Their emphasis on doing the "humane" thing was, rather than truly human, just classic rationalization. By purportedly looking out for Sandusky, they could avoid getting their program in hot water. Ergo, they had a gross conflict of interest here. They weren't endeavoring to be humane. They were endeavoring to justify not reporting a child molester.

Picktown GoBlue

June 30th, 2012 at 4:54 PM ^

This leads me to wonder if the admins were current on their Youth Protection or equivalent type of training. Getting this type of training periodically tends to help a person not shrug off "inappropriate touching." But one still worries about the mind trying to see the better story or the one that avoids confrontation.


June 30th, 2012 at 8:52 PM ^

Even if there ends up being some lawyered justification for what appears to be Paterno's steps to prevent Sandusky from being brought down, his claim to greatness is gone.  

I don't even think that it's arguable any more. That email put in writing what we already knew by common sense. This was an individual with ultimate power and far more say in this situation then he told the grand jury. With that power, he protected Joe Paterno, Joe Paterno's job status (remember this was in the midst of those really lousy teams he had for a couple years), and Joe Paterno's apochryphal Penn State of Happy Valley, over kids having their lives destroyed. He did this mostly because they were just strangers who were considered collateral damage to what he held most dear.

That's not the choice of anyone who can rightfully claim greatness.

Waters Demos

June 30th, 2012 at 11:39 PM ^

Have you been reading/read Hanna Arendt's report on the Banality of Evil?  This reads in pertinent part like the work of an Arendt disciple, and in this respect, I emphatically agree with you and her.

Regardless, well done. 


July 1st, 2012 at 3:24 AM ^

It's a thoughtful post, but you're too generous. Did the administrators act with the purpose of doing something wrong? No. But did they act recklessly, or put another way, would a reasonable person have had the foresight that their actions would likely lead to more children being abused? Absolutely.

Accepting the implications of the evidence would have been hard, but coming to the conclusion that Sandusky was probably a child molester was not. Do you think the administrators let their kids or grandkids hang out with Sandusky after this? Or that this would have been handled similarly if one of their kids had been making the accusations?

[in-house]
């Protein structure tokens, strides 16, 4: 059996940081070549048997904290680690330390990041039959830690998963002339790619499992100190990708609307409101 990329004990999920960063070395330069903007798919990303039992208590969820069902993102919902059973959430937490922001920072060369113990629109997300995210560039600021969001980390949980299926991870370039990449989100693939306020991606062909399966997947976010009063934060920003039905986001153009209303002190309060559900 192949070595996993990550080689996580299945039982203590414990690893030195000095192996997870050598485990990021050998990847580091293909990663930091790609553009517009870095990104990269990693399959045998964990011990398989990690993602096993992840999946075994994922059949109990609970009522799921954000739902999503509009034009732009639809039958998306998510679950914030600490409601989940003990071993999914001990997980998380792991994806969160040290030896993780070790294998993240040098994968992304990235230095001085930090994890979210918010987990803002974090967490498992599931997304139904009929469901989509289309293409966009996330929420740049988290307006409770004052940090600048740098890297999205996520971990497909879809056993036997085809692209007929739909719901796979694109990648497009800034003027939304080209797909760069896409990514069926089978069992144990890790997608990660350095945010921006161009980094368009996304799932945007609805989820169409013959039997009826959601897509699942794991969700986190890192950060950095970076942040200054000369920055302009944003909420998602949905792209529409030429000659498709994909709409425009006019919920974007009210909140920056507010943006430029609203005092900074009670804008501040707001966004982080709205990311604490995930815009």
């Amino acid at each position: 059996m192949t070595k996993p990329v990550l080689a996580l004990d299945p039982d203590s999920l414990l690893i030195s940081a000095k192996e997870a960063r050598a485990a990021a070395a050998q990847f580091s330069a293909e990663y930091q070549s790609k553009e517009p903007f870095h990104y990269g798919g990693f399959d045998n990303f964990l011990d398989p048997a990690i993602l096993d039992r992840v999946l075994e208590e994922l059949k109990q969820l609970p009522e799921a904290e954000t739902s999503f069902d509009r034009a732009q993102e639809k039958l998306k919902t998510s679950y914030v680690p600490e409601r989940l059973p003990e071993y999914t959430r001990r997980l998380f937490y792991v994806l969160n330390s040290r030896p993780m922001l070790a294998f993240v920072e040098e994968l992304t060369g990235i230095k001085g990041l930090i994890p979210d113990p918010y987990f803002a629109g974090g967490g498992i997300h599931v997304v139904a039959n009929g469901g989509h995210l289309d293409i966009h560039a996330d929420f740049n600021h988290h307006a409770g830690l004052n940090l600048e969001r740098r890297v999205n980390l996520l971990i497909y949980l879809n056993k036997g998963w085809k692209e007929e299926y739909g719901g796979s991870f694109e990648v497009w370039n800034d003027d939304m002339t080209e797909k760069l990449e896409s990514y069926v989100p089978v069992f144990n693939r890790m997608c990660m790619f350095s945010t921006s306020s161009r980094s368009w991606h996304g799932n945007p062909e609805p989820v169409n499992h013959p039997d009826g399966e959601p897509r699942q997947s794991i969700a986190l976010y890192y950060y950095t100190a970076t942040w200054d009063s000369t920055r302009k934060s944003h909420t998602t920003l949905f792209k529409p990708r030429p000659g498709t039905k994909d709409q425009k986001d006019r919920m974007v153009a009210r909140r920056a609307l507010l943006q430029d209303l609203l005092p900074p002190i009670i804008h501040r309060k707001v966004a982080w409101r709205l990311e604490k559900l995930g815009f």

As leaders they, and Paterno, had the greatest responsiblity in this situation and they willfully gambled with the well being of children.

Your heart is clearly in the right place, and your point can be applied well to other situations, but any sympathy for these people is misplaced.


July 1st, 2012 at 6:54 AM ^

Perhaps I did not read this carefully enough, but my issue with your diary is that you never actually explain why painting the men who did not act as culpable is counter-productive. Counter-productive to what? Sure, lumping them in with Hitler and Bin Laden is hyperbole, but other than that, why is that harmful? If anything, publicizing the fact that actions count, intentions do not, may convince the next person in their position that they need to act.


July 1st, 2012 at 7:52 PM ^

The point I was attempting to make is that such demonization can be harmful because it puts us in the false position of believing that we would never do such a thing, since we're not bad guys like the people who did this. Consequently, it is counter-productive to actually preventing these events if we ever have the misfortune to encounter them because we don't see that we are in the same position. 


July 1st, 2012 at 2:11 PM ^

Thanks, StephenJRKing, for taking a tragedy and using it to challenge us. It's easy to be outraged; it's harder to take a time out from that outrage to work on personal growth.

If I could make a humble suggestion, it would be to edit your title to say "why the response... is incomplete" rather than "kind of wrong." Your post doesn't argue that our outrage is wrong, but I think it's easy for people reading the title to be predisposed to believe that you're telling them they're wrong about this issue before they read your argument. And on a topic this volatile to begin with, it may be hard for readers to consider your nuanced position when they're already on the defensive.

Again, great read, and thanks for starting this challenging discussion. I'd actually been hoping you'd weigh in on this, and I was not disappointed.


July 3rd, 2012 at 7:29 AM ^

"The only downside for us is if the message isn't heard and acted upon, and we then become vulnerable for not having reported it."

Let me disambiguate that a bit: The only downside for us is if Jerry keeps raping boys and someone finds out, we're going to look like we did exactly what we're doing.

This could not happen to anyone.